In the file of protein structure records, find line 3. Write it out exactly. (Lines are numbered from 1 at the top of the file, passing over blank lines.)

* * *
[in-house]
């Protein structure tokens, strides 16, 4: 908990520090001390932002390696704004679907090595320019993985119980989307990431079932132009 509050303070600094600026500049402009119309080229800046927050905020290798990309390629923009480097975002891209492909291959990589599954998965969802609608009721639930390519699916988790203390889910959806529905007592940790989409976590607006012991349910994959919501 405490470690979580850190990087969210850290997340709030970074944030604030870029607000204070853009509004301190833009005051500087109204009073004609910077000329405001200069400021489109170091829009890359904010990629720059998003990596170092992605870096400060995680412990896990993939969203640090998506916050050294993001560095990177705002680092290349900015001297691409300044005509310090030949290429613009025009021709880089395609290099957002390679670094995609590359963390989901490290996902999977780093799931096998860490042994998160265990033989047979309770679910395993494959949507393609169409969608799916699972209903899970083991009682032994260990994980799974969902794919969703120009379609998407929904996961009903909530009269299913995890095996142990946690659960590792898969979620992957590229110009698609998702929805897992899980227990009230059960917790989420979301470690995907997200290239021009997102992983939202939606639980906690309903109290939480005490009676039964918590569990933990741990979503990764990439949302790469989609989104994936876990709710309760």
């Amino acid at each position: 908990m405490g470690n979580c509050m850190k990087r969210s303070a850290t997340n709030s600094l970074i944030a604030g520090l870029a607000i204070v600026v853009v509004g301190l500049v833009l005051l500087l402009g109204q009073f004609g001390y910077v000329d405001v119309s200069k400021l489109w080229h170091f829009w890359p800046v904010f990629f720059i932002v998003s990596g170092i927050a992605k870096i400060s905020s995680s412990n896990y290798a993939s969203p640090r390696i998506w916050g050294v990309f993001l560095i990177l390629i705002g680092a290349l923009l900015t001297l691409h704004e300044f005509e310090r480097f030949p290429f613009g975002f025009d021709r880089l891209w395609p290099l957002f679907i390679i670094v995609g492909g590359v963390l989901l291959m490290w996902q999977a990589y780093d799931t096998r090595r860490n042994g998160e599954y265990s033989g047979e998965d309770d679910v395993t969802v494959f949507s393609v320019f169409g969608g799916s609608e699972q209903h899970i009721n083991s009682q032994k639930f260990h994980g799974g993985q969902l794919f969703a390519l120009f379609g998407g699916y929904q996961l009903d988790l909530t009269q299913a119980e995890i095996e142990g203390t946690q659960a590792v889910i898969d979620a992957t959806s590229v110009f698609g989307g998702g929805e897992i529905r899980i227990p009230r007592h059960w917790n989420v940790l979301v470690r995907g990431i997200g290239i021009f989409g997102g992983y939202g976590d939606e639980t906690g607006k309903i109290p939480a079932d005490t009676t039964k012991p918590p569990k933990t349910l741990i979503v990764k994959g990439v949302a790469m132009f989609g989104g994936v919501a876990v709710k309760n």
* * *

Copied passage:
């Amino acid at each position: 908990m405490g470690n979580c509050m850190k990087r969210s303070a850290t997340n709030s600094l970074i944030a604030g520090l870029a607000i204070v600026v853009v509004g301190l500049v833009l005051l500087l402009g109204q009073f004609g001390y910077v000329d405001v119309s200069k400021l489109w080229h170091f829009w890359p800046v904010f990629f720059i932002v998003s990596g170092i927050a992605k870096i400060s905020s995680s412990n896990y290798a993939s969203p640090r390696i998506w916050g050294v990309f993001l560095i990177l390629i705002g680092a290349l923009l900015t001297l691409h704004e300044f005509e310090r480097f030949p290429f613009g975002f025009d021709r880089l891209w395609p290099l957002f679907i390679i670094v995609g492909g590359v963390l989901l291959m490290w996902q999977a990589y780093d799931t096998r090595r860490n042994g998160e599954y265990s033989g047979e998965d309770d679910v395993t969802v494959f949507s393609v320019f169409g969608g799916s609608e699972q209903h899970i009721n083991s009682q032994k639930f260990h994980g799974g993985q969902l794919f969703a390519l120009f379609g998407g699916y929904q996961l009903d988790l909530t009269q299913a119980e995890i095996e142990g203390t946690q659960a590792v889910i898969d979620a992957t959806s590229v110009f698609g989307g998702g929805e897992i529905r899980i227990p009230r007592h059960w917790n989420v940790l979301v470690r995907g990431i997200g290239i021009f989409g997102g992983y939202g976590d939606e639980t906690g607006k309903i109290p939480a079932d005490t009676t039964k012991p918590p569990k933990t349910l741990i979503v990764k994959g990439v949302a790469m132009f989609g989104g994936v919501a876990v709710k309760n």